On the vast, almost forgotten steppes of Mongolia lives one of the world’s last remaining nomadic cultures. These nomadic herders make up approximately 30% of the Mongolian population and are largely known as sheep herders and their skill with horses.  If one were to visit such a place, you’d find that there are no churches, very little to no technology and the most commonly practiced religion is Buddhism. It would seem impossible to find God in a place like that as most locals have never even heard the name of Jesus Christ before. However, God finds the one He wants for Himself, no matter the obstacle.

One day Jesus found a man named Jagaa, a sheep herder. He put one of the only Christians amongst their community on his path, who shared the Good News with Jagaa and his wife and they believed. However, a big challenge was set before them; how to grow in the faith without a local church, limited resources, and long distances to any urban area? The challenge to grow seemed almost impossible. Through a network of 14 stations across Mongolia, FEBC brings the gospel to urban and rural regions of the country and Jagaa and his family are able to hear the Word of God on a daily basis and grow spiritually. Here is what Jagaa’s wife had to say:

“Our nomadic life is a huge challenge when it comes to being a part of a church family. Due to the sheer distance from any urban area. We could hardly visit and join a church on a regular basis, but radio has become our lifeline. It feeds our faith with solid Biblical teaching and lifts our spirits leading us in worship. We are unique in that sense. Our entire family depends on and benefits from this radio. Often my husband takes the radio with him when he tends the sheep, and it has become his only confidant on the pasture.”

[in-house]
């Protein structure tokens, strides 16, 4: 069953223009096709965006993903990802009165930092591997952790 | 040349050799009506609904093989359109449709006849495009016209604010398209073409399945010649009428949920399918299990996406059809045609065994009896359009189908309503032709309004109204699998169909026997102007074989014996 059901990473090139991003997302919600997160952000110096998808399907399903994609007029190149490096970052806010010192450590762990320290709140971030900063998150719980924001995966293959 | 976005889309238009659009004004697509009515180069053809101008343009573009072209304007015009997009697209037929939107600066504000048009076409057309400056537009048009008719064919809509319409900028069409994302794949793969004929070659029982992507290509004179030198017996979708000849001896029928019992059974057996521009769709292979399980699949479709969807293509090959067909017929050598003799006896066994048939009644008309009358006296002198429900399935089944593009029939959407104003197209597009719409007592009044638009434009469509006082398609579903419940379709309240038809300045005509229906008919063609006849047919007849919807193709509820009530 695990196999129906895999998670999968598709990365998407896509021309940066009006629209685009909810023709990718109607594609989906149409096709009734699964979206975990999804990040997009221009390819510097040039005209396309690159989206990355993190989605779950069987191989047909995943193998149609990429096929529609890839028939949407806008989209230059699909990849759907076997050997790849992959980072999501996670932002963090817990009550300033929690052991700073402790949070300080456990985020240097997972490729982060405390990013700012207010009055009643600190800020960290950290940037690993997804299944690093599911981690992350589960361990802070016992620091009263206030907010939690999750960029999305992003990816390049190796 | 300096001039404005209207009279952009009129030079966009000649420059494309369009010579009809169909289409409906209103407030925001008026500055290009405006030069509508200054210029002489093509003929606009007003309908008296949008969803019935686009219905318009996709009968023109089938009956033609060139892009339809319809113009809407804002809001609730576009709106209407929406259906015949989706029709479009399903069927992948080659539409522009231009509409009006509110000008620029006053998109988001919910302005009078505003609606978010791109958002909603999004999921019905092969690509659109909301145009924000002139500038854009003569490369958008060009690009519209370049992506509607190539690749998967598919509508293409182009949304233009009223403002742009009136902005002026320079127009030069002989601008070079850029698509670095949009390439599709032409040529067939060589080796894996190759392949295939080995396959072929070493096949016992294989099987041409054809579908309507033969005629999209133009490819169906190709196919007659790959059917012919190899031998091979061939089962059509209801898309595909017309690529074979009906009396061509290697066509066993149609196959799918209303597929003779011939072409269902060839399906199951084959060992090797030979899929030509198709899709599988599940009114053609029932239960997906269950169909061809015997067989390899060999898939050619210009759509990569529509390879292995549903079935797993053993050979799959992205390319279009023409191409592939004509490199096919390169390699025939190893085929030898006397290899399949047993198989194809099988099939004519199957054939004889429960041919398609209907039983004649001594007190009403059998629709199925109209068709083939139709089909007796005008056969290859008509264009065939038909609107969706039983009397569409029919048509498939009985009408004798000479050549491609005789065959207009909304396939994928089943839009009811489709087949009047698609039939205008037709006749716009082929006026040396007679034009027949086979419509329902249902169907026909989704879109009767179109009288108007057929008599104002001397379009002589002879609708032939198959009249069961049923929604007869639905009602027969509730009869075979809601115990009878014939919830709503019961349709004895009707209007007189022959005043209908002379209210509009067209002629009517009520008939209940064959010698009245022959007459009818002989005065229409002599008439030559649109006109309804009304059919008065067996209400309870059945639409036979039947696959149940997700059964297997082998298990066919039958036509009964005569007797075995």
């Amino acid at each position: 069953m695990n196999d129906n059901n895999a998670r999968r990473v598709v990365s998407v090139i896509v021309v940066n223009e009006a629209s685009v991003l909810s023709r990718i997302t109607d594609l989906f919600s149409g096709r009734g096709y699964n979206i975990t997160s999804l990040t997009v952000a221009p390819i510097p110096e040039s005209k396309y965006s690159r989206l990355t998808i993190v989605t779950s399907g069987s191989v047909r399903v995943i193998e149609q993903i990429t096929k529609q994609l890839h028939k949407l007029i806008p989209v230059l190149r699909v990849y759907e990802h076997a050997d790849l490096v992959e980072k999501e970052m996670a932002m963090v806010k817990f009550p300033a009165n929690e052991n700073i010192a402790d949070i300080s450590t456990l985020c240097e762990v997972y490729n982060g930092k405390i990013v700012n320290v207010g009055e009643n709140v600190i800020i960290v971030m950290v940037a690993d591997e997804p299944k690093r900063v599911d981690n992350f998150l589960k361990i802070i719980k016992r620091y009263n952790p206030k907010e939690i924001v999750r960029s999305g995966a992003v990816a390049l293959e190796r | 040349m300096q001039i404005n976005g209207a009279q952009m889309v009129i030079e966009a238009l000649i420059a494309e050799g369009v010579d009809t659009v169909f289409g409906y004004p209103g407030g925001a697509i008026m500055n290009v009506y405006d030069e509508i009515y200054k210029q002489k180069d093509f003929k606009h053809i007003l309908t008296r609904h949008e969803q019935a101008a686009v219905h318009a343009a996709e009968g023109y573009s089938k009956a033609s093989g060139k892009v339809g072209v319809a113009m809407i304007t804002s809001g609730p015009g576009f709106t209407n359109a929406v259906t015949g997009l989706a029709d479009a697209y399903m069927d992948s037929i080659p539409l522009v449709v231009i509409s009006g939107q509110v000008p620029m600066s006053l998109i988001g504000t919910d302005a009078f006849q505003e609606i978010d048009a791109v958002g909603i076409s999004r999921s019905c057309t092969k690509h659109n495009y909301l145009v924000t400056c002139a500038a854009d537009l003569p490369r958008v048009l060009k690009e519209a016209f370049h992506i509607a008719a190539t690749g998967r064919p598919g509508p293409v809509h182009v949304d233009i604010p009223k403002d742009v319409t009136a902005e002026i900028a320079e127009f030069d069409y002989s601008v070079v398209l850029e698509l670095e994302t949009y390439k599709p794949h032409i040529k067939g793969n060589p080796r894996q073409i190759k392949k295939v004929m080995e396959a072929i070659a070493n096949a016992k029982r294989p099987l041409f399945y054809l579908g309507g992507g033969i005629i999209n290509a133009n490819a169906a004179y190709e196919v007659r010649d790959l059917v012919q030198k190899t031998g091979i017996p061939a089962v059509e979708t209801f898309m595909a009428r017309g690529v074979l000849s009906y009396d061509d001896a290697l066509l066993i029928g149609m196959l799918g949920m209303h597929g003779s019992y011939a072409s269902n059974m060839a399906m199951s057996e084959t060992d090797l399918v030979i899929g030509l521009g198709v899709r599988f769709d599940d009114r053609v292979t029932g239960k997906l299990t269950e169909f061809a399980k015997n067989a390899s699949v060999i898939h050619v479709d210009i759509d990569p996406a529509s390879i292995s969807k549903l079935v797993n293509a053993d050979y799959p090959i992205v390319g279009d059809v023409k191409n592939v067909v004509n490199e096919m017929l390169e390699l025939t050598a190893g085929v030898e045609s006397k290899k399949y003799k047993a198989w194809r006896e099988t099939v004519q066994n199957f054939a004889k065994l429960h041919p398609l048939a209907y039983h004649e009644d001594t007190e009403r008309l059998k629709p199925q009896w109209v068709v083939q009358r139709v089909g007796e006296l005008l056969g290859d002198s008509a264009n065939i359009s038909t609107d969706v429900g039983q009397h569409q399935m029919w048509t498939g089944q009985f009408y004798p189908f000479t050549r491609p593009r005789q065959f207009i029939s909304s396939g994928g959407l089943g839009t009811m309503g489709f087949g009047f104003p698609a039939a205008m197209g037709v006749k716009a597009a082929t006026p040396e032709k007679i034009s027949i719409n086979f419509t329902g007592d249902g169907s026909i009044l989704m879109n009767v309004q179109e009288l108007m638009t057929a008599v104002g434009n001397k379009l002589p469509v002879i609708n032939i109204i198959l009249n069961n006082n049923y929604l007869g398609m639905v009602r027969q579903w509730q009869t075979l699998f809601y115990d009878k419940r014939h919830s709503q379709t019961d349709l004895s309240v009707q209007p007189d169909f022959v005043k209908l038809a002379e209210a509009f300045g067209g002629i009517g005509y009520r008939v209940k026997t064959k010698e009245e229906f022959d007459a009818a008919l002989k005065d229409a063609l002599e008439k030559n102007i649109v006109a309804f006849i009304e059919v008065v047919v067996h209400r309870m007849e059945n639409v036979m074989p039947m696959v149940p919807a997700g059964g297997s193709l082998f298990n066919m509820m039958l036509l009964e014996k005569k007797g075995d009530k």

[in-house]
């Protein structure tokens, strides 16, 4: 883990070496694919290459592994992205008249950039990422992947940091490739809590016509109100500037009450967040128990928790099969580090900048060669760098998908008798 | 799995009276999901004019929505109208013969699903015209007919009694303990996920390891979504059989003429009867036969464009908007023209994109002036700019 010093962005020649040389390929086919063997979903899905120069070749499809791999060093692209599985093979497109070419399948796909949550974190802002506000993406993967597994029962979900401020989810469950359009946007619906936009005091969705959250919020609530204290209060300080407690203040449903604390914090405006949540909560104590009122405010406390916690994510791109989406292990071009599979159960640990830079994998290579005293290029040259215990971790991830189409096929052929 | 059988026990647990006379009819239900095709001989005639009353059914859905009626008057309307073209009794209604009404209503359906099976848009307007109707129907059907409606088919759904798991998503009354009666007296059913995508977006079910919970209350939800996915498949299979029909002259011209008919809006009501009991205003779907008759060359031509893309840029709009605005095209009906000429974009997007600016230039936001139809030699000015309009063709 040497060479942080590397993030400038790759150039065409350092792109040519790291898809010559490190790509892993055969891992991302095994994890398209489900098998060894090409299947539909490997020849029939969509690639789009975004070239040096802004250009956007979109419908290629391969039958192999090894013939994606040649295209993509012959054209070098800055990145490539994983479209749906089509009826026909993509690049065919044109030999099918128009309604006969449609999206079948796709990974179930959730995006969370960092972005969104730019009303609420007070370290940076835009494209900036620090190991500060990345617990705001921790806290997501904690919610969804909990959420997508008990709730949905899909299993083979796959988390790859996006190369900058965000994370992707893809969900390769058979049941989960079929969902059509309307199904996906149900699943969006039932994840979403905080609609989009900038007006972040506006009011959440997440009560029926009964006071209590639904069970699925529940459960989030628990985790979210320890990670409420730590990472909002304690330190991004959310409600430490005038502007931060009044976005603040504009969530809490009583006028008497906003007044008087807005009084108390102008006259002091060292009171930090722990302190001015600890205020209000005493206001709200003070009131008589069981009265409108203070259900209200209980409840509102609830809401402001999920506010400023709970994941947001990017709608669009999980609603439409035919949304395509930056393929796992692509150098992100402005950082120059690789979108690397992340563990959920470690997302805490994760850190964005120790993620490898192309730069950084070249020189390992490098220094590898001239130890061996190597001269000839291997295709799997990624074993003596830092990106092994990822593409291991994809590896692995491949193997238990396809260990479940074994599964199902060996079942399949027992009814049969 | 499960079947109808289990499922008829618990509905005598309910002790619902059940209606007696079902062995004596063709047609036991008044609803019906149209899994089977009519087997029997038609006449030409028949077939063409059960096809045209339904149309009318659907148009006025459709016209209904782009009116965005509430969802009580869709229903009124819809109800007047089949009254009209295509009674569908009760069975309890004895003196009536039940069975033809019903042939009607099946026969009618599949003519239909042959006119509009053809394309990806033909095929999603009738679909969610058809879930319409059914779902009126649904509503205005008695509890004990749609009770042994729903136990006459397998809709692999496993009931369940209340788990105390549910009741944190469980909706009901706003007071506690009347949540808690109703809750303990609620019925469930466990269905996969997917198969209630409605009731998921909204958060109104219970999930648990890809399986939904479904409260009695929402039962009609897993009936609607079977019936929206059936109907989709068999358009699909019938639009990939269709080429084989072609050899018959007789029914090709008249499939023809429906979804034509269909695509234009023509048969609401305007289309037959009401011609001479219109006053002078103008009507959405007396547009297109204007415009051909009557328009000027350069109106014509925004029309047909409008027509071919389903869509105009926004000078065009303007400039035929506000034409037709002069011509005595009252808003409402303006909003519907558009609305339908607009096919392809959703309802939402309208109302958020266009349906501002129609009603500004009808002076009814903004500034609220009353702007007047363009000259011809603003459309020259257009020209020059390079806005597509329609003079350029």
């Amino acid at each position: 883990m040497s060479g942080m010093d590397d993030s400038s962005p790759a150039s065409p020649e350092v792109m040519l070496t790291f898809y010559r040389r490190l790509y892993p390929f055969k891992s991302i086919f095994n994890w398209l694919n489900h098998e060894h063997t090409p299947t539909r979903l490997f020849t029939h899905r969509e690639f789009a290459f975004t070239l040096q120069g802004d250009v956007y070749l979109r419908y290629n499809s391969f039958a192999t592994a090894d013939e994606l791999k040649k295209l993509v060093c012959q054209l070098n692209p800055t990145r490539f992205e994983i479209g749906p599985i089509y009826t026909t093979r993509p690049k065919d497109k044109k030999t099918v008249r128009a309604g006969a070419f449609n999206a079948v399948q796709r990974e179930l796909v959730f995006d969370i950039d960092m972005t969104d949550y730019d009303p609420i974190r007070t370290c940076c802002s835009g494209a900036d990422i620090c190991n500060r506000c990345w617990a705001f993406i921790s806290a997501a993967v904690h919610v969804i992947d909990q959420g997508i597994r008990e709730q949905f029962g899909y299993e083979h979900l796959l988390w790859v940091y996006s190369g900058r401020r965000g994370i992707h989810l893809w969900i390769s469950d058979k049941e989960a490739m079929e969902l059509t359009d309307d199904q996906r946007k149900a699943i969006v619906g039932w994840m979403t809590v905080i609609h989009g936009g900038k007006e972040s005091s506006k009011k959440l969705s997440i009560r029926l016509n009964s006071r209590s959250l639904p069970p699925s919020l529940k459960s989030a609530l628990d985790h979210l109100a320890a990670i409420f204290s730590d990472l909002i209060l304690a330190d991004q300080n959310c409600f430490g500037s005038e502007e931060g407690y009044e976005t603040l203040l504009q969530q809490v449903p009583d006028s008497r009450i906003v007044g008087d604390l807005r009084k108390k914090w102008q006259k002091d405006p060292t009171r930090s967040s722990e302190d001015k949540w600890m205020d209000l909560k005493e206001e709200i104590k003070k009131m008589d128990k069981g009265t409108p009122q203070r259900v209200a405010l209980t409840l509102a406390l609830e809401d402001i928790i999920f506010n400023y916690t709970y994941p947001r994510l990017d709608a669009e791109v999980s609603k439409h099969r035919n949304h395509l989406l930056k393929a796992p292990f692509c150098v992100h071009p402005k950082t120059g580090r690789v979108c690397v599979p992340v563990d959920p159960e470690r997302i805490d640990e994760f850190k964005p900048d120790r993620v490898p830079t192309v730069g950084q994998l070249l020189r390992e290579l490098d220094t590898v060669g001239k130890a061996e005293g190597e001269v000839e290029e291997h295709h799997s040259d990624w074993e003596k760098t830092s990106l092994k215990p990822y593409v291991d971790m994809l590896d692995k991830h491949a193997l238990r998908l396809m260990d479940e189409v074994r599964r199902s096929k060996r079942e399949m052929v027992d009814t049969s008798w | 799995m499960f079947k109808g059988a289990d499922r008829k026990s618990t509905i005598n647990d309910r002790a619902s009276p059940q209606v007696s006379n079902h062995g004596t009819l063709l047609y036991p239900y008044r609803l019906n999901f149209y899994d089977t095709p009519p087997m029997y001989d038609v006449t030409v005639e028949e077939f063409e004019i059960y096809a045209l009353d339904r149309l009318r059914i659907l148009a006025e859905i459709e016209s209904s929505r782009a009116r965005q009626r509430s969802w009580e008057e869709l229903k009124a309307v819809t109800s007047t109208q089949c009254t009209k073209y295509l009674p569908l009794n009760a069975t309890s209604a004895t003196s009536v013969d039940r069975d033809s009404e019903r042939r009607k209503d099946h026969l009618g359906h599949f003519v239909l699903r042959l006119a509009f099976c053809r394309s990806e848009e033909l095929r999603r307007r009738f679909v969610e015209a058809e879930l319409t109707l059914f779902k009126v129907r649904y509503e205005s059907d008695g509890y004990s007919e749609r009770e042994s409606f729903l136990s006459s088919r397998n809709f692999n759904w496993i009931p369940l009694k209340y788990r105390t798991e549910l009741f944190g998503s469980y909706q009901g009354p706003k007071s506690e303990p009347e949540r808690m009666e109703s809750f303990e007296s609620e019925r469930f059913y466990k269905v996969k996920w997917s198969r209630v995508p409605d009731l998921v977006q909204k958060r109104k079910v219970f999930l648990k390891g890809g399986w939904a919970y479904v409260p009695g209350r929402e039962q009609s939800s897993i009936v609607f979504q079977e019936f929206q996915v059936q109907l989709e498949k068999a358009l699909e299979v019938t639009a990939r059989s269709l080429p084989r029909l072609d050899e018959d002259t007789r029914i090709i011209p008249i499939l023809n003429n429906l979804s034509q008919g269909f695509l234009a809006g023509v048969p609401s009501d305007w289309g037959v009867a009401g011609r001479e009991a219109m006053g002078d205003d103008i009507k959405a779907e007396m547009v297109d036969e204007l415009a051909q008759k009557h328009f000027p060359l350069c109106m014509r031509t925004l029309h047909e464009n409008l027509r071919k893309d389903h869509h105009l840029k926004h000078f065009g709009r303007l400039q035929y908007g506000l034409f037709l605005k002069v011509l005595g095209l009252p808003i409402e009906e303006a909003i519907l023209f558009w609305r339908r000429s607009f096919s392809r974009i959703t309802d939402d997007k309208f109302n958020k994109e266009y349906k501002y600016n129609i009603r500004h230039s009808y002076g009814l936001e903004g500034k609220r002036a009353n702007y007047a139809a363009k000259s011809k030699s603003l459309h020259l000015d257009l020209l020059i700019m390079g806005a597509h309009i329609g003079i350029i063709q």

The radio, seemingly outdated in first-world countries, a lifeline to those in the urban areas. The radio has an indescribable impact on the lives of willing listeners who are eager to hear the Word of God and grow in their faith. These believers, in areas almost forgotten, can feel part of a community and connected to other brothers and sisters in Christ. “So, then faith comes by hearing, and hearing by the word of God.” (Romans 10:17).

Jagaa himself recognizes the radio as a source through which his soul receives the nourishment it needs for everyday life. He says, “Indeed the radio feeds my soul as it keeps me company. My work as a shepherd can be very lonely.”  Furthermore, when describing the impact the teachings have on him, he shares, “The word of God inspires and comforts me. My fellow herders now call me “Jesus” Jagaa of which I’m very proud. What an honour to carry this title and I feel privileged and responsible to be of good testimony to the Lord’s name. I’m forever grateful to Jesus that He has found me. Amen!”

It is through your generous donations and prayer support of the ministry that we are able to bring you testimonies like Jagaa’s.

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